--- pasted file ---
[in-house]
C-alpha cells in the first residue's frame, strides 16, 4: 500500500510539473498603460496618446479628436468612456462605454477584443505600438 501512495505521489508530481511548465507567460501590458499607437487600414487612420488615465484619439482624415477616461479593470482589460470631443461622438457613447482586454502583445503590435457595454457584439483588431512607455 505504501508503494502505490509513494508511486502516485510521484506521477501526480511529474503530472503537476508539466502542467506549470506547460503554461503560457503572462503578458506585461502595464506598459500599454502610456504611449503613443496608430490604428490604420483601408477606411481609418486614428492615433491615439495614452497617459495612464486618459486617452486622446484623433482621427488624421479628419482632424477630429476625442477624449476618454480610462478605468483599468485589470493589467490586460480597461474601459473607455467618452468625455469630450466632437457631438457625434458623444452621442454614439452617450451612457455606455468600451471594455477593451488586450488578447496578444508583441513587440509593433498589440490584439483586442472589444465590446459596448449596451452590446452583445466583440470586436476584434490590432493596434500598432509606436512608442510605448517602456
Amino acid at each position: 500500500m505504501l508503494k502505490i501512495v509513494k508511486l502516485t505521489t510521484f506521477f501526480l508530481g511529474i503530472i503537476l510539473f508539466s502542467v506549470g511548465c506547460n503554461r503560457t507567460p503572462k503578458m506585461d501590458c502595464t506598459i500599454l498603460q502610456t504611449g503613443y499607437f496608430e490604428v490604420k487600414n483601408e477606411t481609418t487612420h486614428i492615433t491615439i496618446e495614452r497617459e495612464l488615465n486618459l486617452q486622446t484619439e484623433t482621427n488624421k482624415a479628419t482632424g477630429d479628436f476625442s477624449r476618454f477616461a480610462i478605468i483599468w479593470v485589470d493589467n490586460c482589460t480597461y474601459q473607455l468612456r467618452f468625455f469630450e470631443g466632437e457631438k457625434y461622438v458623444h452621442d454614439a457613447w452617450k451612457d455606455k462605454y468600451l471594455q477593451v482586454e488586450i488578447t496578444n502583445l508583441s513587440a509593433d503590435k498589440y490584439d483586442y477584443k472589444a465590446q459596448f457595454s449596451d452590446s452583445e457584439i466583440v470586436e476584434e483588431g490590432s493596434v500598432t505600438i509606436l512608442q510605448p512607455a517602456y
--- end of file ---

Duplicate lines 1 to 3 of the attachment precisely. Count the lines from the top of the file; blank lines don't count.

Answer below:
[in-house]
C-alpha cells in the first residue's frame, strides 16, 4: 500500500510539473498603460496618446479628436468612456462605454477584443505600438 501512495505521489508530481511548465507567460501590458499607437487600414487612420488615465484619439482624415477616461479593470482589460470631443461622438457613447482586454502583445503590435457595454457584439483588431512607455 505504501508503494502505490509513494508511486502516485510521484506521477501526480511529474503530472503537476508539466502542467506549470506547460503554461503560457503572462503578458506585461502595464506598459500599454502610456504611449503613443496608430490604428490604420483601408477606411481609418486614428492615433491615439495614452497617459495612464486618459486617452486622446484623433482621427488624421479628419482632424477630429476625442477624449476618454480610462478605468483599468485589470493589467490586460480597461474601459473607455467618452468625455469630450466632437457631438457625434458623444452621442454614439452617450451612457455606455468600451471594455477593451488586450488578447496578444508583441513587440509593433498589440490584439483586442472589444465590446459596448449596451452590446452583445466583440470586436476584434490590432493596434500598432509606436512608442510605448517602456
Amino acid at each position: 500500500m505504501l508503494k502505490i501512495v509513494k508511486l502516485t505521489t510521484f506521477f501526480l508530481g511529474i503530472i503537476l510539473f508539466s502542467v506549470g511548465c506547460n503554461r503560457t507567460p503572462k503578458m506585461d501590458c502595464t506598459i500599454l498603460q502610456t504611449g503613443y499607437f496608430e490604428v490604420k487600414n483601408e477606411t481609418t487612420h486614428i492615433t491615439i496618446e495614452r497617459e495612464l488615465n486618459l486617452q486622446t484619439e484623433t482621427n488624421k482624415a479628419t482632424g477630429d479628436f476625442s477624449r476618454f477616461a480610462i478605468i483599468w479593470v485589470d493589467n490586460c482589460t480597461y474601459q473607455l468612456r467618452f468625455f469630450e470631443g466632437e457631438k457625434y461622438v458623444h452621442d454614439a457613447w452617450k451612457d455606455k462605454y468600451l471594455q477593451v482586454e488586450i488578447t496578444n502583445l508583441s513587440a509593433d503590435k498589440y490584439d483586442y477584443k472589444a465590446q459596448f457595454s449596451d452590446s452583445e457584439i466583440v470586436e476584434e483588431g490590432s493596434v500598432t505600438i509606436l512608442q510605448p512607455a517602456y